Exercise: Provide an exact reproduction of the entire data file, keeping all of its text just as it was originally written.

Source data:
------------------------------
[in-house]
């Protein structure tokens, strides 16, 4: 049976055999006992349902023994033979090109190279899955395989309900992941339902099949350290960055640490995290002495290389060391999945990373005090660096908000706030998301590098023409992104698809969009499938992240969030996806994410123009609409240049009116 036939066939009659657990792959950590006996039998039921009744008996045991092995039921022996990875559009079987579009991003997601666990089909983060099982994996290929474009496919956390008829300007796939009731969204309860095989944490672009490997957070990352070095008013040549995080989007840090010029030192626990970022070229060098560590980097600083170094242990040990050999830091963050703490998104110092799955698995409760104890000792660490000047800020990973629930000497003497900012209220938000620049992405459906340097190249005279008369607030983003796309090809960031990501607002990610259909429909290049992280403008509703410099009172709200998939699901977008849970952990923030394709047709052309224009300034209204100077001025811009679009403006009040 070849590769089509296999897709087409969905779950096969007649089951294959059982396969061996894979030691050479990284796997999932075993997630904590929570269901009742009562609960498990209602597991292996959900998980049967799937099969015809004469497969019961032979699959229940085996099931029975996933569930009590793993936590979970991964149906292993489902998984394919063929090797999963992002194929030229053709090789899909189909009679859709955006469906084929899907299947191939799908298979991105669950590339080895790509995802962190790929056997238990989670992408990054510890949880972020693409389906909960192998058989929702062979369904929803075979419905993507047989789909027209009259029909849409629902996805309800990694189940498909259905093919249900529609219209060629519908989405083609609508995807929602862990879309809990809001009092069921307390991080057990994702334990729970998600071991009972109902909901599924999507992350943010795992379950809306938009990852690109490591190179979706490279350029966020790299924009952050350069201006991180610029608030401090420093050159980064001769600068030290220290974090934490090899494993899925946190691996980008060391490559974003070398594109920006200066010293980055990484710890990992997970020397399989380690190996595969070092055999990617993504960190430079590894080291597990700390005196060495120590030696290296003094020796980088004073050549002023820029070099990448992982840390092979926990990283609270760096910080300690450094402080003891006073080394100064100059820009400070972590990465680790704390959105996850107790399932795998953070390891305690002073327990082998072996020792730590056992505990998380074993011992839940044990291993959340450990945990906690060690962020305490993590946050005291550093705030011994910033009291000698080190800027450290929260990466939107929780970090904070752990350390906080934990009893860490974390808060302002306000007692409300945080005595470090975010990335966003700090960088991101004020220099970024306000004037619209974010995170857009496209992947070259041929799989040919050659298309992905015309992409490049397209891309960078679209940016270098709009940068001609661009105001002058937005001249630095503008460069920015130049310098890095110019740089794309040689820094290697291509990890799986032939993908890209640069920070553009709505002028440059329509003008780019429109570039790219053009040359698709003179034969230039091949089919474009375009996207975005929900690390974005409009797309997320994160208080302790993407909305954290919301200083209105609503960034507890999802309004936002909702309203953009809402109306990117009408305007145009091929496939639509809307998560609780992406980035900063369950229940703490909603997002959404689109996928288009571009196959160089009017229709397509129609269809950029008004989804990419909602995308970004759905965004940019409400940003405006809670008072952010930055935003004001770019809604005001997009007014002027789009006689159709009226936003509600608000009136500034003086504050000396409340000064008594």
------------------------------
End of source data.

[in-house]
């Protein structure tokens, strides 16, 4: 049976055999006992349902023994033979090109190279899955395989309900992941339902099949350290960055640490995290002495290389060391999945990373005090660096908000706030998301590098023409992104698809969009499938992240969030996806994410123009609409240049009116 036939066939009659657990792959950590006996039998039921009744008996045991092995039921022996990875559009079987579009991003997601666990089909983060099982994996290929474009496919956390008829300007796939009731969204309860095989944490672009490997957070990352070095008013040549995080989007840090010029030192626990970022070229060098560590980097600083170094242990040990050999830091963050703490998104110092799955698995409760104890000792660490000047800020990973629930000497003497900012209220938000620049992405459906340097190249005279008369607030983003796309090809960031990501607002990610259909429909290049992280403008509703410099009172709200998939699901977008849970952990923030394709047709052309224009300034209204100077001025811009679009403006009040 070849590769089509296999897709087409969905779950096969007649089951294959059982396969061996894979030691050479990284796997999932075993997630904590929570269901009742009562609960498990209602597991292996959900998980049967799937099969015809004469497969019961032979699959229940085996099931029975996933569930009590793993936590979970991964149906292993489902998984394919063929090797999963992002194929030229053709090789899909189909009679859709955006469906084929899907299947191939799908298979991105669950590339080895790509995802962190790929056997238990989670992408990054510890949880972020693409389906909960192998058989929702062979369904929803075979419905993507047989789909027209009259029909849409629902996805309800990694189940498909259905093919249900529609219209060629519908989405083609609508995807929602862990879309809990809001009092069921307390991080057990994702334990729970998600071991009972109902909901599924999507992350943010795992379950809306938009990852690109490591190179979706490279350029966020790299924009952050350069201006991180610029608030401090420093050159980064001769600068030290220290974090934490090899494993899925946190691996980008060391490559974003070398594109920006200066010293980055990484710890990992997970020397399989380690190996595969070092055999990617993504960190430079590894080291597990700390005196060495120590030696290296003094020796980088004073050549002023820029070099990448992982840390092979926990990283609270760096910080300690450094402080003891006073080394100064100059820009400070972590990465680790704390959105996850107790399932795998953070390891305690002073327990082998072996020792730590056992505990998380074993011992839940044990291993959340450990945990906690060690962020305490993590946050005291550093705030011994910033009291000698080190800027450290929260990466939107929780970090904070752990350390906080934990009893860490974390808060302002306000007692409300945080005595470090975010990335966003700090960088991101004020220099970024306000004037619209974010995170857009496209992947070259041929799989040919050659298309992905015309992409490049397209891309960078679209940016270098709009940068001609661009105001002058937005001249630095503008460069920015130049310098890095110019740089794309040689820094290697291509990890799986032939993908890209640069920070553009709505002028440059329509003008780019429109570039790219053009040359698709003179034969230039091949089919474009375009996207975005929900690390974005409009797309997320994160208080302790993407909305954290919301200083209105609503960034507890999802309004936002909702309203953009809402109306990117009408305007145009091929496939639509809307998560609780992406980035900063369950229940703490909603997002959404689109996928288009571009196959160089009017229709397509129609269809950029008004989804990419909602995308970004759905965004940019409400940003405006809670008072952010930055935003004001770019809604005001997009007014002027789009006689159709009226936003509600608000009136500034003086504050000396409340000064008594």